David Leventhal

Program Director and Founding Teacher

David Leventhal leads classes for people living with Parkinson’s disease around the world and has trained more than 2,500 teaching artists in 28 countries in the Dance for PD approach. He’s co-produced five volumes of a successful At Home instructional video series for the program and has pioneered such innovative projects as Moving Through Glass, a dance-based Google Glass App for people with Parkinson’s. David has written extensively about the intersection of dance and Parkinson’s, contributing chapters to the Bloomsbury Handbook of Dance and Philosophy, Moving Ideas: Multimodal Learning in Communities and Schools (Peter Lang), and Creating Dance: A Traveler’s Guide (Hampton Press), and he has served as a co-author on a number of peer-reviewed studies on the impact of the Dance for PD approach on people living with PD.

In demand as a speaker at international conferences and symposiums, David has presented at the Lincoln Center Global Exchange, Edinburgh International Culture Summit, University of Michigan, Rutgers, Penn State Hershey Medical Center, Brown, Stanford, Columbia, Georgetown, Tufts, Harvard Medical School, Peking Union Medical Center, and Centre Hospitalier Universitaire de Liège, among others.

He serves on the boards of the Davis Phinney Foundation and the Georgetown Lombardi Arts and Humanities Program, as well as the Dance & Creative Wellness Foundation. He is a founding member of the Dance for Health Committee at the International Association of Dance Medicine & Science (IADMS). He’s featured in the award-winning 2014 documentary Capturing Grace directed by Dave Iverson. He designed and is in his seventh year of teaching a dance-based course that is part of the Narrative Medicine curriculum at Columbia University’s College of Physicians and Surgeons.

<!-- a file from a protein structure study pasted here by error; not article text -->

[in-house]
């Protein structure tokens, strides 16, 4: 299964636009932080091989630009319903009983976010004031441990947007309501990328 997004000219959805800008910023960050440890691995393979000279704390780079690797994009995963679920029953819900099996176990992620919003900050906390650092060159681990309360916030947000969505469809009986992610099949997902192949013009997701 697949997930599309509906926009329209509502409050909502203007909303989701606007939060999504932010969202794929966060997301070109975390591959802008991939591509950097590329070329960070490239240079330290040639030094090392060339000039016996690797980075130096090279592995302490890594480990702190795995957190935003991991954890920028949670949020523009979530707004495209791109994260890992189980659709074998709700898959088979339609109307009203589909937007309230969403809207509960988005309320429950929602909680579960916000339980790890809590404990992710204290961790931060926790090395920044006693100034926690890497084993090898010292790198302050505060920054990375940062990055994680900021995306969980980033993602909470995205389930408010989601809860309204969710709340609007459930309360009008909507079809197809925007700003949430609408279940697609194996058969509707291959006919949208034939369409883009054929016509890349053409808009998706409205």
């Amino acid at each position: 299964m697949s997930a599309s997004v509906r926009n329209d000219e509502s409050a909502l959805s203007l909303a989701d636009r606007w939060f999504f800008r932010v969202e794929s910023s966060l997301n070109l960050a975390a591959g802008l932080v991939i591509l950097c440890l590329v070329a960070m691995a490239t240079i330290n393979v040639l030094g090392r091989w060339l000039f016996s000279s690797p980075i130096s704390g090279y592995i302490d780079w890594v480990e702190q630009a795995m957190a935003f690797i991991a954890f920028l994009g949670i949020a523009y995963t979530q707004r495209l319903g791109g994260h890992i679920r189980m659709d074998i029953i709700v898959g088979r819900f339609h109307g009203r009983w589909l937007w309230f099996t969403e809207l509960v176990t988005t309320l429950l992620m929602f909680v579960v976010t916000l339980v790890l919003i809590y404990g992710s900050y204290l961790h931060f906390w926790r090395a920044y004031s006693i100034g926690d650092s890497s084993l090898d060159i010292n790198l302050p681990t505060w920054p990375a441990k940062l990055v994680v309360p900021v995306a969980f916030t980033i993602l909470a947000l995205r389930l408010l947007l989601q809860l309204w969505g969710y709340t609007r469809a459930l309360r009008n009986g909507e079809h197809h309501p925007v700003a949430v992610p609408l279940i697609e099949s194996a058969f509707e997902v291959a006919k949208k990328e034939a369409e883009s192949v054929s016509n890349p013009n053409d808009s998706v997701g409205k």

David is the recipient of multiple awards for his work in the field: the 2021 IADMS Pioneer Dance Educator Award, the 2018 Martha Hill Mid-Career Artist Award, a 2016 World Parkinson Congress Award for Distinguished Contribution to the Parkinson’s Community and, with Olie Westheimer, the 2013 Alan Bonander Humanitarian Award from the Parkinson’s Unity Walk.

As a dancer, he performed with the Mark Morris Dance Group from 1997-2011, appearing in principal roles in Mark Morris’ The Hard Nut, L’Allegro, il Penseroso ed il Moderato, and Prokofiev’s Romeo & Juliet, on Motifs of Shakespeare. He received a 2010 Bessie (New York Dance and Performance Award) for his performing career with Mark Morris. An honors graduate in English Literature from Brown University, he has participated in professional development through the American Express Leadership Academy and was an inaugural participant in the year-long New York Foundation for the Arts’ Emerging Leaders Boot Camp.